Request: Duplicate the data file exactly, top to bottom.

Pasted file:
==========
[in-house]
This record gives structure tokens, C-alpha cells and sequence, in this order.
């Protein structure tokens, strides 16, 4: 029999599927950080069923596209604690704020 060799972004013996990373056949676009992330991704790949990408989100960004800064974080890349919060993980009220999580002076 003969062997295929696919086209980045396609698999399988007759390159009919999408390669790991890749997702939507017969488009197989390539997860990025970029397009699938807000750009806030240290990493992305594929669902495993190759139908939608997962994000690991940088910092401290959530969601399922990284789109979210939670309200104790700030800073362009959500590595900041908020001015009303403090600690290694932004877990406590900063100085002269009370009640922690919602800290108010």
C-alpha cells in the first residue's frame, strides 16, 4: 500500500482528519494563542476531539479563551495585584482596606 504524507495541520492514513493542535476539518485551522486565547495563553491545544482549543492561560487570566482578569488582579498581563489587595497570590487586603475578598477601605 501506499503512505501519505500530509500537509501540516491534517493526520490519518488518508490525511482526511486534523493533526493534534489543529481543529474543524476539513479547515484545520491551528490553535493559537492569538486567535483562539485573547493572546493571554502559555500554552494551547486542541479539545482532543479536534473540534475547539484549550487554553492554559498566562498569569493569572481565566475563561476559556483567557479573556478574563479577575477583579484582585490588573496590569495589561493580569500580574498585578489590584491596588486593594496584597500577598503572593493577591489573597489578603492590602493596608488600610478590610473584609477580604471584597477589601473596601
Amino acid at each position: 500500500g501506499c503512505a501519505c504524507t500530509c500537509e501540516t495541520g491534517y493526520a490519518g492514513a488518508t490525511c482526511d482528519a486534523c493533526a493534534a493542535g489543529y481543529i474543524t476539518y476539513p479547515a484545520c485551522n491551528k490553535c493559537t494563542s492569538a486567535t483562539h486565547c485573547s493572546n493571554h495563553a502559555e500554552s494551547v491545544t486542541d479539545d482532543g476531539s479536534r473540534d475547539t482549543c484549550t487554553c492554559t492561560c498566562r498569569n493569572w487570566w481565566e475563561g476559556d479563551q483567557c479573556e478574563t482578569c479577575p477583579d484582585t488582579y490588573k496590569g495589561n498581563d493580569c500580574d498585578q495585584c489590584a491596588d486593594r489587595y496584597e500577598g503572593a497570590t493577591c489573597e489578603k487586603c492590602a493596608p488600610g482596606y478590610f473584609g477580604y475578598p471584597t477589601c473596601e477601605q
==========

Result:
[in-house]
This record gives structure tokens, C-alpha cells and sequence, in this order.
């Protein structure tokens, strides 16, 4: 029999599927950080069923596209604690704020 060799972004013996990373056949676009992330991704790949990408989100960004800064974080890349919060993980009220999580002076 003969062997295929696919086209980045396609698999399988007759390159009919999408390669790991890749997702939507017969488009197989390539997860990025970029397009699938807000750009806030240290990493992305594929669902495993190759139908939608997962994000690991940088910092401290959530969601399922990284789109979210939670309200104790700030800073362009959500590595900041908020001015009303403090600690290694932004877990406590900063100085002269009370009640922690919602800290108010």
C-alpha cells in the first residue's frame, strides 16, 4: 500500500482528519494563542476531539479563551495585584482596606 504524507495541520492514513493542535476539518485551522486565547495563553491545544482549543492561560487570566482578569488582579498581563489587595497570590487586603475578598477601605 501506499503512505501519505500530509500537509501540516491534517493526520490519518488518508490525511482526511486534523493533526493534534489543529481543529474543524476539513479547515484545520491551528490553535493559537492569538486567535483562539485573547493572546493571554502559555500554552494551547486542541479539545482532543479536534473540534475547539484549550487554553492554559498566562498569569493569572481565566475563561476559556483567557479573556478574563479577575477583579484582585490588573496590569495589561493580569500580574498585578489590584491596588486593594496584597500577598503572593493577591489573597489578603492590602493596608488600610478590610473584609477580604471584597477589601473596601
Amino acid at each position: 500500500g501506499c503512505a501519505c504524507t500530509c500537509e501540516t495541520g491534517y493526520a490519518g492514513a488518508t490525511c482526511d482528519a486534523c493533526a493534534a493542535g489543529y481543529i474543524t476539518y476539513p479547515a484545520c485551522n491551528k490553535c493559537t494563542s492569538a486567535t483562539h486565547c485573547s493572546n493571554h495563553a502559555e500554552s494551547v491545544t486542541d479539545d482532543g476531539s479536534r473540534d475547539t482549543c484549550t487554553c492554559t492561560c498566562r498569569n493569572w487570566w481565566e475563561g476559556d479563551q483567557c479573556e478574563t482578569c479577575p477583579d484582585t488582579y490588573k496590569g495589561n498581563d493580569c500580574d498585578q495585584c489590584a491596588d486593594r489587595y496584597e500577598g503572593a497570590t493577591c489573597e489578603k487586603c492590602a493596608p488600610g482596606y478590610f473584609g477580604y475578598p471584597t477589601c473596601e477601605q